For the last few months, Ebola has grabbed the media's attention around the world. Understandably, a significant number of news stories have portrayed the epidemic in West Africa as one of the most serious emergencies of modern times.
But we must not forget that another outbreak continues across the Atlantic. Cholera remains a crisis in Haiti and the recent attention to the Ebola outbreak should be a reminder that we cannot drop our guard. Unlike Ebola, cholera is not a deliberate killer and easily treated with access to services, but it moves quickly, transmitted by contaminated food or water, and in environments without minimal health, hygiene, water and sanitation systems, it causes fatal epidemics, like the one that Haiti faces today.
Where Ebola and cholera are linked, however, is that both feed on weak public health systems, and require a sustained response to combat. And, as Ebola has reminded us, in today's globalized world, neither epidemic respects borders.
Haiti maintains the highest caseload of cholera cases in the Western Hemisphere. By the end of September, over 707,000 suspected cholera cases and 8,600 cholera-related deaths had been recorded since the outbreak in October 2010. When rains began heavy and late in October, cases tripled from previous months. And the situation can turn worse. Long before the earthquake and cholera, Haiti has been highly vulnerable to natural disasters. Every emergency is an opportunity for epidemics.
We are working on longer-term solutions. The UN is supporting the Government's efforts to increase access to water, sanitation and health services, and the Secretary-General and Prime Minister launched a national sanitation campaign in July and with the World Bank announced a three-year plan in October. But it also recognizes that strengthening systems and capacity will take time. Rapid response, prevention and treatment activities need to continue while water and sanitation infrastructure is built and service delivery can be improved.
A key preventive measure, complementing the response and systems building, can be oral cholera vaccines. Safe, affordable and effective, this intervention protects vaccinated individuals and reduces transmission and consequently the burden of disease in a community. The Government of Haiti has committed to vaccinating 600,000 people against cholera by 2015. Fresh off a vaccination campaign in September, it needs to reach 313,000 more people in 2015. The cost is only $3 million. As of now, there is zero funding available.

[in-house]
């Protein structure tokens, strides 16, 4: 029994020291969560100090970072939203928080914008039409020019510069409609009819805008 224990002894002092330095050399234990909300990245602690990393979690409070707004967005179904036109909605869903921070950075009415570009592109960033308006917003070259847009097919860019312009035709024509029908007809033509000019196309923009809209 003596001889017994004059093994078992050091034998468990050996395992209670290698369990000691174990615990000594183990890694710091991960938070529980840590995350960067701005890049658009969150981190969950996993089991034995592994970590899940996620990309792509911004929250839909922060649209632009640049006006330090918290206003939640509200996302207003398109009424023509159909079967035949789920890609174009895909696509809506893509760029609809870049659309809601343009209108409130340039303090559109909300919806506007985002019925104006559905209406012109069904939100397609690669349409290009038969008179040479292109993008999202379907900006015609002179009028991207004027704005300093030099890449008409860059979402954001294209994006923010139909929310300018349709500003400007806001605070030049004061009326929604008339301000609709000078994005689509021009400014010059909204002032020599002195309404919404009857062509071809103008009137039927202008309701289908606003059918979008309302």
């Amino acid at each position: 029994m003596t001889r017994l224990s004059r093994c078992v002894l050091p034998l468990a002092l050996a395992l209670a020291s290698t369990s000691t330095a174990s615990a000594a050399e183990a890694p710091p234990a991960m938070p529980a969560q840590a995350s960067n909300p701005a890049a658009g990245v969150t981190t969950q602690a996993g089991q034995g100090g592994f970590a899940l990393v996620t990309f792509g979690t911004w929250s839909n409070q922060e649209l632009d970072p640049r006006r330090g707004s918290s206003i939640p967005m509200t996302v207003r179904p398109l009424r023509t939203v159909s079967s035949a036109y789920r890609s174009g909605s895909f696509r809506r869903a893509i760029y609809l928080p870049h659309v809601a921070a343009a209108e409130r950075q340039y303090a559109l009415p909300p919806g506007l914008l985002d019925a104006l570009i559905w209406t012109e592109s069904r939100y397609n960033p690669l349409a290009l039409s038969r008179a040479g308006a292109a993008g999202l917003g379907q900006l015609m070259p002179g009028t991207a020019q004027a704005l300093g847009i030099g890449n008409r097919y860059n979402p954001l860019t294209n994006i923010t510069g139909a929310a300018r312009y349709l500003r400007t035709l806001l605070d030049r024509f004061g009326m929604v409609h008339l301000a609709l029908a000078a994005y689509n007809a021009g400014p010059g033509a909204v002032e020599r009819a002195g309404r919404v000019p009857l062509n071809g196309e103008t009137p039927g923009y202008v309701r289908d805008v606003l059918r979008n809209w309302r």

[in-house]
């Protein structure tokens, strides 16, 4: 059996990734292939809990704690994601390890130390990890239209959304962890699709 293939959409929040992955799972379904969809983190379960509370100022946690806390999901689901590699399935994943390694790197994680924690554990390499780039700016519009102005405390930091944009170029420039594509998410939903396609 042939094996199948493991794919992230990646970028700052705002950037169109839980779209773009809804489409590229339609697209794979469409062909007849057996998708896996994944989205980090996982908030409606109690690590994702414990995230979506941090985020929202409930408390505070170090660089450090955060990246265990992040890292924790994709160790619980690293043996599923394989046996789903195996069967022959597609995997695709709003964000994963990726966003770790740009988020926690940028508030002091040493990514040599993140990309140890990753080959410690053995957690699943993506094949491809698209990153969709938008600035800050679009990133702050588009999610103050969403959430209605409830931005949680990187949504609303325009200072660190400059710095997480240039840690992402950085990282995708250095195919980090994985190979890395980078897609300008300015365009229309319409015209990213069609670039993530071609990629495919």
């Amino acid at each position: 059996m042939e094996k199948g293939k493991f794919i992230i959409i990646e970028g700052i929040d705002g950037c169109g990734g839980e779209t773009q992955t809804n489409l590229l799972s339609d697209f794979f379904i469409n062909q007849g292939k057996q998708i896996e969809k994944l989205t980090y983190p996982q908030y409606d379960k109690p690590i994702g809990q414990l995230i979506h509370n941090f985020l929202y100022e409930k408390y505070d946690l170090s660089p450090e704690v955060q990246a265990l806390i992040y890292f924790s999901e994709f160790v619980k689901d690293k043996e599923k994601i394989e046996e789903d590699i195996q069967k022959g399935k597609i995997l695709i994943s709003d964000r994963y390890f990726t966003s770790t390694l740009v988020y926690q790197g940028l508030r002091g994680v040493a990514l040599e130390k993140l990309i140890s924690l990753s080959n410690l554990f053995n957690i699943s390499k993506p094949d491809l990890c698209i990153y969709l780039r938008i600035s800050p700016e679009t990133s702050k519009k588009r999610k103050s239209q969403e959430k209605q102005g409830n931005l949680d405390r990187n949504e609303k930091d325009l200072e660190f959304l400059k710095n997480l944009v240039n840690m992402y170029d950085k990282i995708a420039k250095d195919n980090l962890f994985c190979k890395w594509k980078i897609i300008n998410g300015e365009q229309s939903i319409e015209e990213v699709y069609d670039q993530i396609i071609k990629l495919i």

Four years into the outbreak, we are seeing the cost of fleeting support. Due to lack of funding, some partners have left and many cholera treatment centers have closed. This has reduced access to treatment, is limiting timely reporting and is delaying response time. Lack of medical staff in treatment centers is also hampering response. We must be able to respond to each alert and provide treatment to cut the transmission and prevent more infection and further deaths.
Without this, we will see more cases and more cholera-related deaths.
Haiti's Prime Minister Laurent Lamothe has said that cholera remained an emergency requiring all possible strategies to eliminate. In the longer term, we must for once invest in its public health systems, in particular water and sanitation, and the UN is working to support the Government of Haiti. But this will take years, and the humanitarian response is needed to respond to and control outbreaks today.
Both cholera and Ebola have had limited reach when confronting strong public health infrastructure. Lacking these, Haiti and the Ebola-affected countries must respond to outbreaks while keeping site of the future.
Ebola is a reminder that the job in Haiti is not done.
Pedro Medrano Rojas is the United Nations Assistant Secretary-General and Senior Coordinator for Cholera Response in Haiti.